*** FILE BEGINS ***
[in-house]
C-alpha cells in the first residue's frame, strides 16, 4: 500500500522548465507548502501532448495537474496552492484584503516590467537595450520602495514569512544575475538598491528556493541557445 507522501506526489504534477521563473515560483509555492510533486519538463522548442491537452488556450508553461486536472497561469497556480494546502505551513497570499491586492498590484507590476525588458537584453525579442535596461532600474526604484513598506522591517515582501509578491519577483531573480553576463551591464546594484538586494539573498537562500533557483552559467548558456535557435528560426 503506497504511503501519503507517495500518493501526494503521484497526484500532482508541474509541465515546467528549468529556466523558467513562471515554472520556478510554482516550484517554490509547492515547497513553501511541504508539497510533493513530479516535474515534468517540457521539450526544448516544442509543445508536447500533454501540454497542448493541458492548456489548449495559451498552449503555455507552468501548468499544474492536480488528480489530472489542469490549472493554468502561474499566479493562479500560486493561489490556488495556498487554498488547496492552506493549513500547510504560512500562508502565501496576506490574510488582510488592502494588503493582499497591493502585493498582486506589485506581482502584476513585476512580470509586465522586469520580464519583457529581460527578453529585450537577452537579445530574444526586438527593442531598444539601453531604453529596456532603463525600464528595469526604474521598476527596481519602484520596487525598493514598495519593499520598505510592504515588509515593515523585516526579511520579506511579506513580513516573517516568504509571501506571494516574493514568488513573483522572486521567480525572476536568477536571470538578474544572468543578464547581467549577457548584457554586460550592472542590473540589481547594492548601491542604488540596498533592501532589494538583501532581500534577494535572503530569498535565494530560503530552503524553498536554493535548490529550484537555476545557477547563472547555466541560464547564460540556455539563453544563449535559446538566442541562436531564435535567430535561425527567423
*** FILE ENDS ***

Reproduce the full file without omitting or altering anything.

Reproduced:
[in-house]
C-alpha cells in the first residue's frame, strides 16, 4: 500500500522548465507548502501532448495537474496552492484584503516590467537595450520602495514569512544575475538598491528556493541557445 507522501506526489504534477521563473515560483509555492510533486519538463522548442491537452488556450508553461486536472497561469497556480494546502505551513497570499491586492498590484507590476525588458537584453525579442535596461532600474526604484513598506522591517515582501509578491519577483531573480553576463551591464546594484538586494539573498537562500533557483552559467548558456535557435528560426 503506497504511503501519503507517495500518493501526494503521484497526484500532482508541474509541465515546467528549468529556466523558467513562471515554472520556478510554482516550484517554490509547492515547497513553501511541504508539497510533493513530479516535474515534468517540457521539450526544448516544442509543445508536447500533454501540454497542448493541458492548456489548449495559451498552449503555455507552468501548468499544474492536480488528480489530472489542469490549472493554468502561474499566479493562479500560486493561489490556488495556498487554498488547496492552506493549513500547510504560512500562508502565501496576506490574510488582510488592502494588503493582499497591493502585493498582486506589485506581482502584476513585476512580470509586465522586469520580464519583457529581460527578453529585450537577452537579445530574444526586438527593442531598444539601453531604453529596456532603463525600464528595469526604474521598476527596481519602484520596487525598493514598495519593499520598505510592504515588509515593515523585516526579511520579506511579506513580513516573517516568504509571501506571494516574493514568488513573483522572486521567480525572476536568477536571470538578474544572468543578464547581467549577457548584457554586460550592472542590473540589481547594492548601491542604488540596498533592501532589494538583501532581500534577494535572503530569498535565494530560503530552503524553498536554493535548490529550484537555476545557477547563472547555466541560464547564460540556455539563453544563449535559446538566442541562436531564435535567430535561425527567423